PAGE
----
I've oriented. I've retreated. And I've moved the contents of twenty boxes of books onto my office shelves, pounded a bunch of holes in the walls, and taped little postcards of monarchs and manuscripts to my door.
I'm ready! Mostly.
It's a weird thing, starting my third full-time teaching job on what is more or less the tenth anniversary of completing my dissertation. All three jobs have been at public universities whose student body skews first-generation, with a lot of transfer students, a lot of commuters, and a lot of students with busy and complicated lives.
I like teaching this student population, and I liked it almost from the moment I started that first job--though I had no prior experience with it and there's no reason anyone looking at my job-market materials would have thought I'd be any good at it (and plenty of reasons to assume I'd be bad at it). I had three degrees from the same Ivy. I'd written a dissertation on minor, esoteric material. I didn't have much teaching experience. I couldn't even claim to be a first-gen kid myself.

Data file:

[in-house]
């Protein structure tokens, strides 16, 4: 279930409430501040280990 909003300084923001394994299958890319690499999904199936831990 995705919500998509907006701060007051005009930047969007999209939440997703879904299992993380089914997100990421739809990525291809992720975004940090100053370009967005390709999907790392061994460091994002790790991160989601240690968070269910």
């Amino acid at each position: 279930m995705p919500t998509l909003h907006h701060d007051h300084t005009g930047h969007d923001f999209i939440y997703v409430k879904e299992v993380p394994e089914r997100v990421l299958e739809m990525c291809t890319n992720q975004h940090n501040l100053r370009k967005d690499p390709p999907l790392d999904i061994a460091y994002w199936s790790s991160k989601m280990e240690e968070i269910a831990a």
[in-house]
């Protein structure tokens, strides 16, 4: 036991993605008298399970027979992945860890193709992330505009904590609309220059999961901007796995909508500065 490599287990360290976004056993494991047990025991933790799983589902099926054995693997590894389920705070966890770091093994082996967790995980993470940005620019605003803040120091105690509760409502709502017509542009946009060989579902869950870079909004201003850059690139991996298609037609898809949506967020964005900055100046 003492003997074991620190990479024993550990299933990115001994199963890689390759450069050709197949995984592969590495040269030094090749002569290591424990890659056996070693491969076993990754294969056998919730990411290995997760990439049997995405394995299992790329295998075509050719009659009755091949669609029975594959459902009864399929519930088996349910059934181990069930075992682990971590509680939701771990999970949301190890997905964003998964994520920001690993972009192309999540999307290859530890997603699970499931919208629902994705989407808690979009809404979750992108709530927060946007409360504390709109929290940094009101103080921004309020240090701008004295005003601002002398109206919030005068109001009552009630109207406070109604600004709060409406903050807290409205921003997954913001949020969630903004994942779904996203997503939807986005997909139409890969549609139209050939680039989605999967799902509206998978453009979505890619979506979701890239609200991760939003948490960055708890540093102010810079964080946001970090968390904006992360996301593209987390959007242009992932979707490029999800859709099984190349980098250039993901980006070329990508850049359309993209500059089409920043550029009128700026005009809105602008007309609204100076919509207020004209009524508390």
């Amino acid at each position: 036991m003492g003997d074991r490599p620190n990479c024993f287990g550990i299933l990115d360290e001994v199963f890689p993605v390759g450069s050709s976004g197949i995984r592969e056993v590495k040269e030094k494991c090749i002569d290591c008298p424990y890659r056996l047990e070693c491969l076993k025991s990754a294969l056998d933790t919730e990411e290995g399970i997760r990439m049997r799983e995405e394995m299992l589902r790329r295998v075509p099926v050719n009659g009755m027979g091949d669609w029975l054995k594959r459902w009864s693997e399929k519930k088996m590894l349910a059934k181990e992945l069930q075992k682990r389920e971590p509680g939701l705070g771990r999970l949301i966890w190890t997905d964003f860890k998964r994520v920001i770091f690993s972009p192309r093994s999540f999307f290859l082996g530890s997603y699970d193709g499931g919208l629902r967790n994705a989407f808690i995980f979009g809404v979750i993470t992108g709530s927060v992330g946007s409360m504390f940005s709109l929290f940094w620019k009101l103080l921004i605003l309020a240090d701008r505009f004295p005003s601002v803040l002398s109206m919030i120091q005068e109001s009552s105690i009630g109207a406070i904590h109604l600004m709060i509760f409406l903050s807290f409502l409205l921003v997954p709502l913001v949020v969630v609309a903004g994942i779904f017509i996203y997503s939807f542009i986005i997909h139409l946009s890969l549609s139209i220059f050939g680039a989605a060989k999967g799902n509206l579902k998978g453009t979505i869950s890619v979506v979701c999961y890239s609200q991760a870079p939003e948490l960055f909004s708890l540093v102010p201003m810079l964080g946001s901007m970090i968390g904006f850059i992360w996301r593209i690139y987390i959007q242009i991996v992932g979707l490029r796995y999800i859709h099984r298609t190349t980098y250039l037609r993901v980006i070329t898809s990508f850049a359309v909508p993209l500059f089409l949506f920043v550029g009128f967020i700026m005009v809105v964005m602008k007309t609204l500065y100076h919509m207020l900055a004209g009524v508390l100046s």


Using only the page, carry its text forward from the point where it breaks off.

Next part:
I guess what I'm saying is: it's impossible to guess what a job candidate will be good at if he or she hasn't done it yet.
That doesn't mean that every teacher will be good with every student population, given enough time, nor does it mean that search committees should take a candidate's abilities on faith (if I were interviewing 30-year-old Flavia for 40-year-old Flavia's job, she probably would not be at the top of my list).
But both search committees and candidates can have failures of imagination. Looking back at my two initial runs at the job market, I remember not being able to envision myself in the more elite places--but I knew those were the jobs I was supposed to want, and I was duly disappointed when I didn't get interviews with them. However, at that stage I truly had no interest in designing specialized upper-division seminars or working with doctoral students; what excited me was the idea of teaching the Brit Lit I survey to both majors and non-majors. The most gratifying part of teaching, for me, was the demystification: figuring out how to break down a high-level task down into its component skills or giving students avenues into genres (like poetry) or authors (like Milton) who previously seemed intimidating or irrelevant.
I'm sure those skills would have come in handy anywhere I wound up. But they were an especially good match for the places I did wind up--places I didn't fully know existed, and whose specific pleasures I certainly couldn't have imagined.
I don't know if our prior jobs track us for our future ones. But I'm pretty sure the way I used to get read isn't how I get read now.